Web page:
Alkanes and alcohols

Students should be familiar with the fact that chemists group organic compounds together into different families with similar properties, in the same way that they use the periodic table to group elements with similar properties together. Students will have already been introduced to the chemistry of alkanes and alkenes.

Alcohols are another ‘family’ of organic compounds, with ethanol being the best known member of the group. Structurally, they are like alkanes but one of the H’s is replaced with an –OH group. They have some similar properties to alkanes, e.g. they burn, giving carbon dioxide and water. Students will know that alcohols are flammable but may not have considered the use of alcohols as a fuels.

Students need to be able to compare and contrast the different methods for the production of ethanol: by fermentation, from biomass or synthesised from ethene. There are a number of discussion points which can be raised with students. For example, the fact that fermentation can be done with very simple technology, allowing people in the developing world to produce ethanol from crops.

Students should be able to consider and evaluate the cost, yield and concentration of alcohol production using the different methods.

Whilst this list provides a source of information and ideas for experimental work, it is important to note that recommendations can date very quickly. Do NOT follow suggestions which conflict with current advice from CLEAPSS, SSERC or recent safety guides. eLibrary users are responsible for ensuring that any activity, including practical work, which they carry out is consistent with current regulations related to Health and Safety and that they carry an appropriate risk assessment. Further information is provided in our Health and Safety guidance.

Links and Resources

Fermentation

Ethanol can be made by at least three methods, which give useful environmental comparisons between industrial processes. In this activity students look at the traditional method for making ethanol - the fermentation of sugars with yeast at optimum temperature (25–50°C).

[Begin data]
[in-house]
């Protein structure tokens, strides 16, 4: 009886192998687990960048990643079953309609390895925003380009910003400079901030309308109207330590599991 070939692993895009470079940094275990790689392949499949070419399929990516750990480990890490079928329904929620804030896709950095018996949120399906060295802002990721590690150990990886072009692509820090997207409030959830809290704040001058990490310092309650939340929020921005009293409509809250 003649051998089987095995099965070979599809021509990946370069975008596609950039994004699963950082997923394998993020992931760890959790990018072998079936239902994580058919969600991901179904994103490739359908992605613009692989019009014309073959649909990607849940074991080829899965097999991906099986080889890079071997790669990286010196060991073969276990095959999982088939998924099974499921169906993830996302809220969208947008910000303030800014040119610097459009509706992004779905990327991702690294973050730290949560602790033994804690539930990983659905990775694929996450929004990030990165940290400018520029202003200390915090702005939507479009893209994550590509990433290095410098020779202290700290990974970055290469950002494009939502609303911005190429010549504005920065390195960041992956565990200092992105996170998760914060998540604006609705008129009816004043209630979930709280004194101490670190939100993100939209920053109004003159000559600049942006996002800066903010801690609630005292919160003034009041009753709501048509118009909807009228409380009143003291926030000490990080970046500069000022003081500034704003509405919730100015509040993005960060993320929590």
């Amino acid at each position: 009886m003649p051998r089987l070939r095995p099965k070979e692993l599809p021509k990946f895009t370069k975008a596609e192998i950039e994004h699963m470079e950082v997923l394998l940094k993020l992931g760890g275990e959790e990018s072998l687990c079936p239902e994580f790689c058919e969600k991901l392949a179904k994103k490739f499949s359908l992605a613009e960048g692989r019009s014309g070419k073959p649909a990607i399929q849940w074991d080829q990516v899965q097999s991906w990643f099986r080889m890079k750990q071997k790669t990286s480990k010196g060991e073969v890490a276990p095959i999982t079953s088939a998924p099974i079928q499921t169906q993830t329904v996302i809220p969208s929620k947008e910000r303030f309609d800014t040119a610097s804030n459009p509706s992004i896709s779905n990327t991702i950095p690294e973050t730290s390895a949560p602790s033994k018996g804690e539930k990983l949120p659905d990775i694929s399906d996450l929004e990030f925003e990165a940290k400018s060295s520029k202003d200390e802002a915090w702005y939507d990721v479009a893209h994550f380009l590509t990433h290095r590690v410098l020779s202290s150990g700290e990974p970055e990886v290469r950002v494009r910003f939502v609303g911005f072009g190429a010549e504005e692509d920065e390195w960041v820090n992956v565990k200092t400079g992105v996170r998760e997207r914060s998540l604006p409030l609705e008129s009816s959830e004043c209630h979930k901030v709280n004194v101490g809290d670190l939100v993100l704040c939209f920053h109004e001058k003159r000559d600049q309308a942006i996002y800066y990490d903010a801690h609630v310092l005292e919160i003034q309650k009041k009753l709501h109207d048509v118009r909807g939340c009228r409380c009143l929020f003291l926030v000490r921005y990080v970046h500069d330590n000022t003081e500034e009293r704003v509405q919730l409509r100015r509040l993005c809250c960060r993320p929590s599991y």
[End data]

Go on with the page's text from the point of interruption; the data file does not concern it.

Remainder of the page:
Glucose ------> ethanol + carbon dioxide

They can the compare this process with the other larger industrial methods of producing ethanol.

Key learning points are:

The yeast respires anaerobically and its enzymes act as a catalyst to convert sugar into carbon dioxide and ethanol. This must be carried out in the absence of air, as ethanoic acid is produced if oxygen is present.

Ethanol is separated from the mixture of ethanol and water by distillation. This method of production is a batch process and is used to make alcoholic drinks. As yeast can only survive to a concentration of 10–15% alcohol, production stops at this point and the reaction vessel must be emptied, cleaned and then refilled with fresh starting materials, i.e. a batch.

Batch processes take longer and cost more than a continuous process, but may be unavoidable. Most of the world’s ethanol is produced by fermenting crop biomass such as sugar cane, sugar beet, rice and maize. The sugars in the biomass need to be broken down into simple sugar molecules before fermentation can take place with yeast.

publication year
2000 - 2009

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Biofuels

This resource includes two methods for ethanol production and provides a useful environmental comparison between industrial processes.

Activity 3 (pages 27, 36 & 37) is the fermentaion method which uses distillation to puring the ethanol.

Activity A4 introduces the production of ethanol from E.coli bacteria - this is a research activity. Students can research this method of ethanol production and compare/contrast with the other two methods that they have already explored.